If you want to get something done, involve Jean Kitchin UNC Class of 1970. People who know the Scotland Neck resident will say she has one setting — full speed ahead.

Jean and Hodge Kitchin both serve on the UNC Lineberger Board of Visitors. Photo credit Garry Hodges.

Her contributions to UNC Lineberger are across the spectrum. From service on the Board of Visitors to interviewing UNC researchers for local television to engaging community groups with UNC Lineberger, her contribution to expanding awareness of and support for the cancer center in her community and across the state is difficult to exaggerate!

Kitchin lost her late husband to metastatic lung cancer and then experienced a serious cancer diagnosis with her new husband, Hodge, shortly after getting married. She says, “After completing eight years on the UNC-Chapel Hill Board of Trustees, I wanted to stay involved in an area of the university that was especially important to me. At that time, the University Cancer Research Fund was approved by the General Assembly and the forwardthinking, strong leadership at UNC Lineberger and UNC Health Care made the Lineberger board a great fit for me.”

Kitchin, a local business owner who runs several pharmacies, got into television by volunteering to demonstrate recipes from a Junior League cookbook she worked on in the early 1980s. She loved it and ended up cohosting and coproducing a live morning show. Now, her involvement with “Tar Heel People,” a public affairs show on five N.C. stations, and two local shows in Rocky Mount gives her a place to showcase the things she cares about. At least once a year, she and her camera crew come to UNC Lineberger to film a series of interviews about the latest research and treatments coming out of UNC labs and clinics.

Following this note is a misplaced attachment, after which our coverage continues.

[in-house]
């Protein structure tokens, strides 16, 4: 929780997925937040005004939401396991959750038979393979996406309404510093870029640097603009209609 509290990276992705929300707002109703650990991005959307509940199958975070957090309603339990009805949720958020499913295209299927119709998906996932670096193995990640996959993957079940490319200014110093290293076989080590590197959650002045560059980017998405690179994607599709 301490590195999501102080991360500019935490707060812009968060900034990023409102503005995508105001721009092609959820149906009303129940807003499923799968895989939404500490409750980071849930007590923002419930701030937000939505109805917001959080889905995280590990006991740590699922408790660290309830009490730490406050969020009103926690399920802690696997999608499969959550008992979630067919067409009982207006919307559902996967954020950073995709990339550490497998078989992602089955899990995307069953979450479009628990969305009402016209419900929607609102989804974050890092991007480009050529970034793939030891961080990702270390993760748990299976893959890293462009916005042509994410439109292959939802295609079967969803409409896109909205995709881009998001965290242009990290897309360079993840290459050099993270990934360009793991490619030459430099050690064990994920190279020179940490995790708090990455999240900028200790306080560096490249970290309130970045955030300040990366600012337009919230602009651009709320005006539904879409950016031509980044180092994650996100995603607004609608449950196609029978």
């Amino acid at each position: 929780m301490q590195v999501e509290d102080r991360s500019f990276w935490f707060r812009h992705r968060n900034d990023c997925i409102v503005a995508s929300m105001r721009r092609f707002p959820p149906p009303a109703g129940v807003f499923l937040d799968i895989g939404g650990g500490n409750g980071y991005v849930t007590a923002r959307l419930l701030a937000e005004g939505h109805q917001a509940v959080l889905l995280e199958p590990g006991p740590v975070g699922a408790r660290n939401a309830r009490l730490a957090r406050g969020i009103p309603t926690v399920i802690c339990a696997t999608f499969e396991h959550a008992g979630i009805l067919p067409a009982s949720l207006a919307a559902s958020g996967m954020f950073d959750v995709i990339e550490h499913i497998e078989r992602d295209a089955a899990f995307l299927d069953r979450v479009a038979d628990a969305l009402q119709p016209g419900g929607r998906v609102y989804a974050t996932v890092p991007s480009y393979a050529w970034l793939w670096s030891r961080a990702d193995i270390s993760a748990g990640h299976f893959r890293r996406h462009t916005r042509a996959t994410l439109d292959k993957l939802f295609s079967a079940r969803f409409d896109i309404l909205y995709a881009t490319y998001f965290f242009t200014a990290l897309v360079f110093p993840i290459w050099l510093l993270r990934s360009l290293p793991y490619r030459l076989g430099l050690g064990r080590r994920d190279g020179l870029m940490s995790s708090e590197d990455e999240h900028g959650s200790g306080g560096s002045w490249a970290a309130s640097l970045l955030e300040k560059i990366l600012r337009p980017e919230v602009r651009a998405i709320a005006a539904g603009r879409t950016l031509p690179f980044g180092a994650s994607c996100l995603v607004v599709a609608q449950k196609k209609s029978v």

“The preparation is really interesting,” she says, “I study really hard to understand what they do, and it is such a priceless opportunity to ask questions on television so a broad audience can experience firsthand their passion for their work and their great care and concern for their patients. I am always in awe of these bright scientists who are trying to find better treatments and cures for all of us.” Kitchin also works hard to make connections in the community. On a previous charity project, she met a local minister who is now a good friend. Last spring, he mentioned that he was trying to educate a group of about 300 predominately African-American men about prostate cancer. Kitchin suggested someone from UNC Lineberger. Matthew Neilsen, MD, volunteered to drive to Rocky Mount to speak on a Saturday morning. “Close to 300 men took a PSA test after hearing him speak.”

Kitchin spreads the word about UNC Lineberger wherever she can. “When a person gets diagnosed with cancer, it is so important to go to a comprehensive cancer center. At UNC Lineberger, the treatment is not only state-of-the-art, but it is given by the kindest, most caring physicians and health care professionals found anywhere.”